C. Where there is any prophetic declaration that the thing prayed for is agreeable to the will of God.

D. When the signs of the times, or the providence of God, indicate that a particular blessing is about to be bestowed.

E. When the Spirit of God is upon you, and excites strong desires for any blessing.


IV. This kind of faith always obtains the object.

A. Otherwise we could never know whether our prayers were answered.

B. Otherwise, it must be that the Spirit of God deceives us.

C. What is the meaning of the passage, "If a man ask for bread will he give him a stone?"

D. You may feel difficulty about the prayers of Jesus. Did He not pray for the cup to be removed? That prayer was answered. Was it the Cross He prayed to be delivered from? Not at all. An angel appeared from heaven, His mind became composed and calm, and the cup was gone. Till then He sweated drops of blood, but after that, it was all over.

E. The prayer of faith will obtain the blessing. Our faith rests on evidence that to grant that thing is the will of God.


V. How are we to come into the state of mind in which we offer such prayer?

A. Obtain evidence that God will bestow the blessing.

B. Cherish good desires. If you have the least desire for blessing, don't trifle it away.

C. Be sure you are entirely consecrated to God.

D. Persevere. God will grant answers to prayer when it is importunate.

E. Be sure to walk every day with God.


VI. Some objections which are brought forward against this doctrine:

A. "It leads to fanaticism, and amounts to a new revelation." But you must have evidence to believe before you can offer the prayer of faith.

B. "Is it our duty to pray the prayer of faith for the salvation of all men?" No, for we have no evidence that all will be saved. [Editor's Note: Even when we pray for people, we must realize that the decision to accept Christ is theirs to make.]

C. "If we were to offer this prayer for all men, would not all men be saved?" Yes, they would all be saved if they would all repent. But they will not.

D. "For whom are we to offer this prayer? What places, times, etc.?" When you have evidence from promises or prophecies of the leadings of the Spirit that God will do the things you ask for.

E. "So many prayers of parents for children are not answered." Has God's promise failed, or have these parents not believed in the prayer Of faith? [refer to editor's note under letter B.]

F. "Will not these views lead to fanaticism?" This is simply an argument against all spiritual religion.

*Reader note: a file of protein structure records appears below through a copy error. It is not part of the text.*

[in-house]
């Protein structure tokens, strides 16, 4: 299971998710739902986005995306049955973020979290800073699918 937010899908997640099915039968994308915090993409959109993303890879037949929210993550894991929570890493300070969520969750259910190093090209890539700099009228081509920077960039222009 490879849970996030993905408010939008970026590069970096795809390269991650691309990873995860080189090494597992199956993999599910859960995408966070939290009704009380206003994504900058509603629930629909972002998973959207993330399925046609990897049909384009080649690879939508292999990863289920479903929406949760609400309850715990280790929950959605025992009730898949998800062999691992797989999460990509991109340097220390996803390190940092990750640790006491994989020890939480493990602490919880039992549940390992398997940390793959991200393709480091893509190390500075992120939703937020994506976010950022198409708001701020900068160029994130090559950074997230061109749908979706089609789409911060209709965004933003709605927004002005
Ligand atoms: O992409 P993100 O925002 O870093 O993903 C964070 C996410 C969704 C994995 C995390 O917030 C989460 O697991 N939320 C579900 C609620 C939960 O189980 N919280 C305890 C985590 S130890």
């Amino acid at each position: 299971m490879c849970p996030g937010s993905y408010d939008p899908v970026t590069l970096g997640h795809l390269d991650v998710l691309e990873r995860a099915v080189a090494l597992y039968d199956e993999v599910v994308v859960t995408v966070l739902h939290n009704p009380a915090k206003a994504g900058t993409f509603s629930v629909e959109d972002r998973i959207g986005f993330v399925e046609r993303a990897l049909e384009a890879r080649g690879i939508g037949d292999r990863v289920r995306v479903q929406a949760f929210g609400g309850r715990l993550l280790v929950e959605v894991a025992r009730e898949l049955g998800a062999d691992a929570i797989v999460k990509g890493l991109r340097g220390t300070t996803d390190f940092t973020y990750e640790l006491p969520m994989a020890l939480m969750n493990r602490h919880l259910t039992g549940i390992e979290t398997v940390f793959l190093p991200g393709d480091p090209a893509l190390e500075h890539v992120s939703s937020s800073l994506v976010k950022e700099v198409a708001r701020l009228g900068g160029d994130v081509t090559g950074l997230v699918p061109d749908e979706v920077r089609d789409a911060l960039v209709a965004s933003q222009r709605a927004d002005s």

1. Persons who have not known by experience what this is, have reason to doubt their piety.

2. Millions are in hell because believers have not offered the prayer of faith.

3. You say, "This leaves the Church under a great load of guilt." True, it does.

4. Many professors of religion live so far from God, that to talk to them about the prayer of faith is impossible.

5. Do you know what it is to pray in faith? Did you ever pray in this way?

6. Finally, see what combined effort is made to dispose of the Bible. What are our Bibles for if we do not lay hold on their precious promises?



1. Discuss the difference between "benevolent desires" and "prevailing prayer."

2. Why does Finney tell us not to pray, "If it be Thy will, give us the Holy Spirit"?

3. Five kinds of "evidence" are given as a basis for our faith. As you pray for revival, review these, and discuss whether all of these conditions are present today.

4. Finney's interpretation of the Gethsemane prayer of Jesus is different from that of many commentators. In what way?

5. What do you think would happen if we prayed for revival in the "state of mind" described in the five statements under v.?

6. Six "objections" are listed against this teaching. Which ones are heard most often today? Which ones have troubled you in your prayer for revival?

7. What is it that leaves Christians under a "great load of guilt"?


Lecture 6

Spirit Of Prayer

Text: "Likewise the Spirit also helpeth our infirmities: for we know not what we should pray for as we ought: but the Spirit itself maketh intercession for us with groanings which cannot be uttered. And he that searcheth the hearts knoweth what is in the mind of the Spirit, because he maketh intercession for the saints according to the will of God" (Romans 8:26, 27).